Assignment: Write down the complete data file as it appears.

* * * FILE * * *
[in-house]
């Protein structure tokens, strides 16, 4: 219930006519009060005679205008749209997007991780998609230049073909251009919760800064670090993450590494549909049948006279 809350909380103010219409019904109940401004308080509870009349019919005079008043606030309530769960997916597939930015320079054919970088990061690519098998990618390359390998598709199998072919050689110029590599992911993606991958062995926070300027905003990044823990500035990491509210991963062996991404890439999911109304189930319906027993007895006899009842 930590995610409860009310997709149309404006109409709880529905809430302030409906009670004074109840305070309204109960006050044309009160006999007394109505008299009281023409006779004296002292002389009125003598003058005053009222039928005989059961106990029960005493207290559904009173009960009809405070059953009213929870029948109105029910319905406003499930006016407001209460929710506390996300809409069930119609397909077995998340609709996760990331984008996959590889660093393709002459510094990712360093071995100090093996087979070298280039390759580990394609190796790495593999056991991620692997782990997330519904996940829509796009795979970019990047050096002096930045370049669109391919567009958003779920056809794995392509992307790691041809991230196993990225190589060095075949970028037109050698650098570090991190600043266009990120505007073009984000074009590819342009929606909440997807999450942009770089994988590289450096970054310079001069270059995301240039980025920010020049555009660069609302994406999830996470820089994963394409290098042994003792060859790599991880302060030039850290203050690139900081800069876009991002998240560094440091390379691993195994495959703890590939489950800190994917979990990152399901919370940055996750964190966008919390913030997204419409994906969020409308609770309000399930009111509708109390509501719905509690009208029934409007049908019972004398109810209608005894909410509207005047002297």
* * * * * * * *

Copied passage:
[in-house]
């Protein structure tokens, strides 16, 4: 219930006519009060005679205008749209997007991780998609230049073909251009919760800064670090993450590494549909049948006279 809350909380103010219409019904109940401004308080509870009349019919005079008043606030309530769960997916597939930015320079054919970088990061690519098998990618390359390998598709199998072919050689110029590599992911993606991958062995926070300027905003990044823990500035990491509210991963062996991404890439999911109304189930319906027993007895006899009842 930590995610409860009310997709149309404006109409709880529905809430302030409906009670004074109840305070309204109960006050044309009160006999007394109505008299009281023409006779004296002292002389009125003598003058005053009222039928005989059961106990029960005493207290559904009173009960009809405070059953009213929870029948109105029910319905406003499930006016407001209460929710506390996300809409069930119609397909077995998340609709996760990331984008996959590889660093393709002459510094990712360093071995100090093996087979070298280039390759580990394609190796790495593999056991991620692997782990997330519904996940829509796009795979970019990047050096002096930045370049669109391919567009958003779920056809794995392509992307790691041809991230196993990225190589060095075949970028037109050698650098570090991190600043266009990120505007073009984000074009590819342009929606909440997807999450942009770089994988590289450096970054310079001069270059995301240039980025920010020049555009660069609302994406999830996470820089994963394409290098042994003792060859790599991880302060030039850290203050690139900081800069876009991002998240560094440091390379691993195994495959703890590939489950800190994917979990990152399901919370940055996750964190966008919390913030997204419409994906969020409308609770309000399930009111509708109390509501719905509690009208029934409007049908019972004398109810209608005894909410509207005047002297």